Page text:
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As of April 2019, the world has a population of 7.7 billion people and the United Nations Department of Economic and Social Affairs has predicted that the number will rise to 9.7 billion by 2050. More than ever, there needs to be a way to produce and distribute food and raw material at a quicker rate. This, however, proves to be a demanding challenge as 40% of the Earth’s land surface is already being used for agriculture while more than a third of it is being wasted due to poor logistics and storage.

These setbacks are desperately in need of solutions’ many of which can be found in modern technologies such as Big Data, Artificial Intelligence (AI), Machine Learning, and Blockchain, among others. Fortunately, momentum around data-driven agriculture is moving at an accelerated pace because of drivers like Industry Revolution 4.0, where sensors and data analytics are moving and shaking the grounds of this sector.

Take Malaysia for example; its agricultural industry – palm oil, rice, food crops and rubber – plays a major role in contributing to the country’s economy and GDP. This is especially true for palm oil. The production of palm oil in Malaysia accounts for 39% of the world’s total palm oil production. The application of cutting edge technologies such as AI and Machine Learning are set to enhance the ability of palm oil mills to reduce labor costs, optimize production, and reduce wastage while producing better quality Crude Palm Oil and kernels.

To facilitate Malaysia’s global sales, the use of Smart Contracts and Smart Payments can efficiently streamline the production of legal agreements, certifications and legislation compliances. Coupled with Smart Plantation solutions, the agricultural industry will be able to monitor its harvesting activities in real-time. In essence, this means plantations will be able to predict yields, monitor soil conditions and fruit ripeness, as well as mitigate the impact of diseases and damage from pests.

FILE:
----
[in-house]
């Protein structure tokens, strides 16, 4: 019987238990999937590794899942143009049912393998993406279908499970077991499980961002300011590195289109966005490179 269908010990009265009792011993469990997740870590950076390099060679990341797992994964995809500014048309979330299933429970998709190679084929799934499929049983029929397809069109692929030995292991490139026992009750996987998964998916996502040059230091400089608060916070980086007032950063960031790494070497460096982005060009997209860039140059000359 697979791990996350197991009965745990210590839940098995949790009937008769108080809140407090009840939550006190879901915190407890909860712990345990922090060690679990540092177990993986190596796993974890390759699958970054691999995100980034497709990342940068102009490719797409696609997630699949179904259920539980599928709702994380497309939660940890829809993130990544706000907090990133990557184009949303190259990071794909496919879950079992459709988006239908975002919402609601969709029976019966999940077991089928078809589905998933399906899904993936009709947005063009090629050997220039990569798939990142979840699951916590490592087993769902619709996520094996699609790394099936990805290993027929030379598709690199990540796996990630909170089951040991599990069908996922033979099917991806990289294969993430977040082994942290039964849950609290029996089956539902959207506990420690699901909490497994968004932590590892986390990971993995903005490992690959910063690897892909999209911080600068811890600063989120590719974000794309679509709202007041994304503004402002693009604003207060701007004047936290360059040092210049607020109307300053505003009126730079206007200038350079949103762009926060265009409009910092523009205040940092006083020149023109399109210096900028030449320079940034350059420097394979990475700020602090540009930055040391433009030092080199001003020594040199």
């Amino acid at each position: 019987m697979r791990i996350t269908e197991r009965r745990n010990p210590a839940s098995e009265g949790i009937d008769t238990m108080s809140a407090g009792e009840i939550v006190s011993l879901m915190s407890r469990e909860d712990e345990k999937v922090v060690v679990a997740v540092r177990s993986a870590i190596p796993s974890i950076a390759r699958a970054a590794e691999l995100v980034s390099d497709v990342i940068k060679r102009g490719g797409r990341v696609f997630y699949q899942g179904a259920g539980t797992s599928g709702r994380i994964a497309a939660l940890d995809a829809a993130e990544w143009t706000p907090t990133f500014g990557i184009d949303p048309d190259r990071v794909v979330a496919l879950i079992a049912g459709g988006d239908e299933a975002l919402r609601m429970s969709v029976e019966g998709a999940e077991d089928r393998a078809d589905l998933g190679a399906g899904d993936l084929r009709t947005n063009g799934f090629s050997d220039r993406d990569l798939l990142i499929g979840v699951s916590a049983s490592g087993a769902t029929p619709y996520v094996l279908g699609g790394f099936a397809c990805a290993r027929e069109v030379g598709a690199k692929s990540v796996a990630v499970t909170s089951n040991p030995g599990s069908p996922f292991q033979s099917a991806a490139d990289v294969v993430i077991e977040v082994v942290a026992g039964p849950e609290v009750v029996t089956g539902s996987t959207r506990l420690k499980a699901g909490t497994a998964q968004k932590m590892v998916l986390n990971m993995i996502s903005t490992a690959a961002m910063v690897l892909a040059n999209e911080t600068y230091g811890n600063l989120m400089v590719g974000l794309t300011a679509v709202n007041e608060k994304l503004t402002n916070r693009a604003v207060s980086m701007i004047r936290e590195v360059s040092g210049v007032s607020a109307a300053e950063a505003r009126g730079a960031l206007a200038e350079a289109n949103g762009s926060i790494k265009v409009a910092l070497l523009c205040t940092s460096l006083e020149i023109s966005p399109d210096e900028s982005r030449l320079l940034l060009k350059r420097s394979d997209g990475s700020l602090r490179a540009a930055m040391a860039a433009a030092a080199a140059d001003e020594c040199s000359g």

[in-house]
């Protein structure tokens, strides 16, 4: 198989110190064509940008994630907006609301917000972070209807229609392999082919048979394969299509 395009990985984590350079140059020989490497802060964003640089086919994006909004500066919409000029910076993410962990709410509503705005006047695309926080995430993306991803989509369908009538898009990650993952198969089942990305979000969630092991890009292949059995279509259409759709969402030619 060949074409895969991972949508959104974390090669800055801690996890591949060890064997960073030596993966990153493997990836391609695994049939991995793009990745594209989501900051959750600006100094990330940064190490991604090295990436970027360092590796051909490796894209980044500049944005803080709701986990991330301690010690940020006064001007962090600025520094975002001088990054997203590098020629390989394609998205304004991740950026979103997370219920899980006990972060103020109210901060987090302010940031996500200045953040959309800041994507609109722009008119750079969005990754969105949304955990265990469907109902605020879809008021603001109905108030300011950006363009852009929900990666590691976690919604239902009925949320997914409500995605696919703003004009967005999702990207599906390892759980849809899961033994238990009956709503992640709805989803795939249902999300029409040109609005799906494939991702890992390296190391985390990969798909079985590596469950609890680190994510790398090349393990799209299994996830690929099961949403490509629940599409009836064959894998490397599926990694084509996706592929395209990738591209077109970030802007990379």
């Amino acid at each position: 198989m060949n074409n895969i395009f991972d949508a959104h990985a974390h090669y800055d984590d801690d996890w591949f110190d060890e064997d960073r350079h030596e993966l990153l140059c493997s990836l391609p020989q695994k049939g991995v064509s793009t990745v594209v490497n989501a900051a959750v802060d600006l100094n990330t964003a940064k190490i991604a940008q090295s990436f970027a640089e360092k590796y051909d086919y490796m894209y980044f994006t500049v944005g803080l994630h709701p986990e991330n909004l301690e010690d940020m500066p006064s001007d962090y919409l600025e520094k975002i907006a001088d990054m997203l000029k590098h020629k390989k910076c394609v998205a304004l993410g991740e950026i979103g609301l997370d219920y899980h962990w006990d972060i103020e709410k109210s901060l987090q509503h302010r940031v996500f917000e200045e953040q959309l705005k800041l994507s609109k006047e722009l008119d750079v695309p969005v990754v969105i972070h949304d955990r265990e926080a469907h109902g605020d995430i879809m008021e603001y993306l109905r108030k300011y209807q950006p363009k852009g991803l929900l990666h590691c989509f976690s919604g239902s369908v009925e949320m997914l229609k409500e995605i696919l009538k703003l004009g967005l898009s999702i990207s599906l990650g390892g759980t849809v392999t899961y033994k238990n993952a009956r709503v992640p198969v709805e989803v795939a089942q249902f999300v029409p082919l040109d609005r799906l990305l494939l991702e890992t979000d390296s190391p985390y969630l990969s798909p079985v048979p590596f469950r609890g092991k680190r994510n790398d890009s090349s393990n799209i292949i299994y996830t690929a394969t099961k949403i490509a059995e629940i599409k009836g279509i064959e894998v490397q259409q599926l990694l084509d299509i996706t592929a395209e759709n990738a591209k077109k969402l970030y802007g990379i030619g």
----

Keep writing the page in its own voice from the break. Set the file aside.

Moving over to Malaysia’s neighbour; Indonesia – they are harnessing the power of Big Data and drones technology to bring increased precision to their farms. First the drones and weather sensors will gather the raw data, after which, said data will be fed into the Big Data Analytics software. From this, various metrics can be measured, from soil conditions to meteorological trends. The information gleaned as a result will then be analyzed by data scientists to predict crop yields and evaluate plant treatment. As more and more data is acquired, the scientists will be able to recommend more efficient and effective ways for palm oil business owners to run their operations.

Stepping things up is China. They have recently begun a seven-year pilot program to test agriculture automation in the Jiangsu Province, where they have made use of unmanned tractors, pesticide applicators and rice transplanters. While the concept is not new since other countries such as the United States are also doing it, the sheer scale of China’s program means that it intends to accelerate automation. Compared to the rest of the world, what China aims and attempting to achieve is to bring forth full automation, instead of merely semi-automation like what is being done in the United States and Australia.

The application of automated technology can also record data like volumes of fertilizers, pesticides or other materials used in churning out crops. Through the use of Big Data Analytics, the unmanned machinery can lead to a decrease of wastage as the machines would know the precise amount of chemicals to use. As more information is gathered, higher quality yield can be produced and distributed to the consumers.

While the agriculture industry has been around for the better part of human history, it has only started to dip its toes into the world of emerging technologies. Accumulated data points from the past, present and future will be able to provide extraordinary information about the type of food people grew and raw materials gained. This will enable individuals from the industry to solve various problem faced by themselves, the agriculture sector and even entire consumer groups.

Furthermore, consumers are getting smarter when it comes to making purchases and have become more demanding with regards to transparency over the food they eat and the things they use. If the agriculture industry continues to interact with Big Data, this information will prove to be incredibly valuable. Just imagine the possibility of buyers being able to track their future rice straight from the paddy fields all the way until its processed state. This will allow goals around profitability, transparency, efficiency and cost management to become entirely possible.